You know the saying “you can’t teach an old dog new tricks”? Well, you can certainly teach an old (well, adult anyway) cat new tricks. I’m still in the big box, and there’s no way out, but I’ve learned the art of “working it”. According to my neighbour, it’s what you have to do if you are of the more…ahem…homely persuasion and you don’t want to live in a box for the rest of your life. I’ve seen the kittens going home with hoomins, bless them – and that makes me happy. I couldn’t bear the thought of those innocent little souls being cooped up, never experiencing the sheer joy of running just for the hell of it, and hiding just so you can leap out and pounce the next thing that passes. But I’ve also seen many, many cats who can only be described as “mature” being selected by hoomins – in fact, only yesterday, my neighbour himself was packed up in a box by two large and two small hoomins. They all seemed so happy… So, I carry on working it. I approach with confidence, I do my little chirrup, I head bonk the bars of the cage, I look them squarely in the eye and yell “TAKE ME HOME!” – nah, not really. I do all this, even though I would sometimes like to sit at the back of my cage with my face to the wall, wishing I was somewhere else. In general, I’m a very upbeat sorta kittie, but this place gets to you in the end. Don’t get me wrong, I am fed well and I’m comfortable and the hoomins are very gentle and kind but…the view never changes – three cage walls and the tabby across the way washing his nethers…I want more than this. Anyway, here they come – teeth ‘n smiles, Georgie boy…teeth ‘n smiles. Hang on, weren’t these two in the other day?


Ssshhhh! Not now! Something’s going on. Not sure what. Lots of activity…new bowls…new toys. Surely they won’t. Would they?


So…I’m going home. I’m not sure what that means exactly, but the signs are good. My hoomins seem like good’uns and they were certainly impressed by my working it because, homely or not, they picked me. ME! I’m trying to act all calm here by lounging around in this moving box but my tummy is all in a knot. You see, my hoomins (MY hoomins!) smell, like so many of them do, of lilac bushes and cut grass and pine forests but, underneath it all, I can detect just the faintest wisp – the merest waft – of a she-cat. Could be trouble, or could be heaven. I’ll just have to bide my time and try to be patient. Just realised I’ve been gnawing my own toes for the last ten minutes – ouch! Calm, George….calm…


As a cat, my eyes are remarkable. I have a reflective layer behind my retina which improves my night vision, as well as making me look just a bit scary if someone shines a light in my face. I have a 20 degree greater field of vision than most hoomins so I can detect the smallest movement out of the corner of my eye and I do not need to blink to moisten them, which assists me by enabling me to focus long and hard and track small prey in the grass. Add to that the fact that they are delightfully almond shaped and the most beautiful shade of leaf green, and I can honestly say that my eyes are one of my best features. However, they are totally incapable of seeing anything through the slit around the bedroom door, however long I sit here with my eye pressed up against it. But I can hear him and I can smell him. I know he’s in there. I KNOW he is…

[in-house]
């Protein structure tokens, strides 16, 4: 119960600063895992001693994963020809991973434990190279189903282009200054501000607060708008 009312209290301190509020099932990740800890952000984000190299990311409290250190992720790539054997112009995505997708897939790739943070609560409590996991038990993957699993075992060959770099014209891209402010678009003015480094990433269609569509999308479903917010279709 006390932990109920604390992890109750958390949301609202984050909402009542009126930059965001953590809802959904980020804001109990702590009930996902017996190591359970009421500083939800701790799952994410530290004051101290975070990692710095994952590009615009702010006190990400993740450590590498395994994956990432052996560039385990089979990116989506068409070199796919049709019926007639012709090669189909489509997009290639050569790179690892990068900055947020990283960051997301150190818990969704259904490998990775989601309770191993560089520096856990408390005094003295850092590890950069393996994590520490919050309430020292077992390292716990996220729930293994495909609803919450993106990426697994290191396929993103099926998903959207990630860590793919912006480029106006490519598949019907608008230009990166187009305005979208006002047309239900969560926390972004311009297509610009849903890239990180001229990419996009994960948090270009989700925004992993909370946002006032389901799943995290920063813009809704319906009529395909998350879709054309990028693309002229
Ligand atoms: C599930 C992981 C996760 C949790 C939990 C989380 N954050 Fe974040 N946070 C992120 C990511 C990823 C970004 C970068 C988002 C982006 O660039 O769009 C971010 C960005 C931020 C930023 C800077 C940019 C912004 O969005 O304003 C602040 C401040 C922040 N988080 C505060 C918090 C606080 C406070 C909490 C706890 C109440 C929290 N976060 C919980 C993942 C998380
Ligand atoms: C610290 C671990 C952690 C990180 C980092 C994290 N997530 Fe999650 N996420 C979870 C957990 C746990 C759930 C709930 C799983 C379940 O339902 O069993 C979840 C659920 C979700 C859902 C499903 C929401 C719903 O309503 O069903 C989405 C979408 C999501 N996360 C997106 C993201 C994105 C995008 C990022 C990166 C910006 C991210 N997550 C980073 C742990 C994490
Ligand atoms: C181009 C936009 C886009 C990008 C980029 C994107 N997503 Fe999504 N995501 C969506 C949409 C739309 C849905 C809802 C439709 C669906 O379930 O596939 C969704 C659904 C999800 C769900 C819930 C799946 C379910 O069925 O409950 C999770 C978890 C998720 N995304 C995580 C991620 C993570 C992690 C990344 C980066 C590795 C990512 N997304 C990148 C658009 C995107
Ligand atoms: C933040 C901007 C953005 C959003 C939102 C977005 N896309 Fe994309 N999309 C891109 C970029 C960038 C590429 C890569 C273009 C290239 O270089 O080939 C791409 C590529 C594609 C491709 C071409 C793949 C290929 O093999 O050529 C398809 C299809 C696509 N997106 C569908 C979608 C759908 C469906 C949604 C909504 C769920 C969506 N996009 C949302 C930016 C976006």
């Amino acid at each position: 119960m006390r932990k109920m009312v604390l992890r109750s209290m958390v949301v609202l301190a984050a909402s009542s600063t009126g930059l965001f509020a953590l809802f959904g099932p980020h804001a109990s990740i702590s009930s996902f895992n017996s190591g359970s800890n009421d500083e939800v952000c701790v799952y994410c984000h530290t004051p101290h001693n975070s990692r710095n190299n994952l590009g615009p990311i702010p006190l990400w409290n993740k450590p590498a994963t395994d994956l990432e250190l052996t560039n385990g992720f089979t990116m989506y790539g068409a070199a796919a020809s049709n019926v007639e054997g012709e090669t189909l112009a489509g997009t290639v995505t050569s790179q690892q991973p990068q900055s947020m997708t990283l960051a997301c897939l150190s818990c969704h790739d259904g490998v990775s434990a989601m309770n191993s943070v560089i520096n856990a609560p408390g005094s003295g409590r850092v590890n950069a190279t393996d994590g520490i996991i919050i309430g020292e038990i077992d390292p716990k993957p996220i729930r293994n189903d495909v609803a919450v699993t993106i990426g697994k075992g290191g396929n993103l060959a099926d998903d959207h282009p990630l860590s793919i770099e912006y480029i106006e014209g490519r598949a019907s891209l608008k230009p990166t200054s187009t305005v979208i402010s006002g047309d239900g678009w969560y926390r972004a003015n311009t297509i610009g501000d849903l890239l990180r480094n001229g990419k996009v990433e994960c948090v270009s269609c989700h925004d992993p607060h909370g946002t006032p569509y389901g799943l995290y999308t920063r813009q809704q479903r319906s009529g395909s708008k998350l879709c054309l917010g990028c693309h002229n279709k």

Oh my! This is a turn up for the books. I’ve been shut in a room on my own – a million times better than my box before – clean litter, good meals, fresh water and a whole bed all to myself…I’ve been properly scent marking my hoomins, but I couldn’t help noticing a certain she-cat was doing the same…between us, we’ve pretty much overwhelmed the scent of lilacs and pine, but the hoomins don’t seem to mind. Then, the other day, they opened the door just a crack – and there she was. A goddess. That silken fur, those emerald eyes, those luxuriant paws and…that tail! I can only dream of having a tail like that – like a high cirrus cloud on a summer’s day. And…her face..full of intelligence and personality – even when contorted into a hiss..I can’t help noticing she has wonderful ginger chops, just like me. I’ve always thought they were my best feature, but on her… Yes, I am smitten. Last night, she came to the door and we whispered to each other. I understand that she is a little shocked at my sudden arrival, and she was quite clear in laying down her ground rules – no stealing her food, the left hand tower is hers, the blue kicker is hers, if I lose a mousie under the fridge and need it retrieving, she does the talking…but I think – I hope – we can become friends.


Oh my! This is a turn up for the books. He’s been shut in the spare room on his own for a while, but now he is out and walking around my territory. What shocks me is the fact that I don’t mind. He steps carefully, and respects my space. He smells a bit funny, but I think I did too when I first arrived. He isn’t handsome as such, but he has a friendly face and twinkly, laughing eyes. And I can’t help noticing he has wonderful ginger chops, just like me. I’ve always thought they were one of my best features. He’s lacking in refinement and sophistication, but that is just down to his lack of education. I can deal with that. I am a natural teacher. I will teach him about the stars and the moon and about cat lore and history and also vital life skills like how to kill a feather on a stick and how to cheat at the whack-a-mouse game. I have even told his name to the Circle, and commended him to the Moon so she can watch over him. I’ve told him who’s boss round here, of course, but I think – I hope – we can become friends.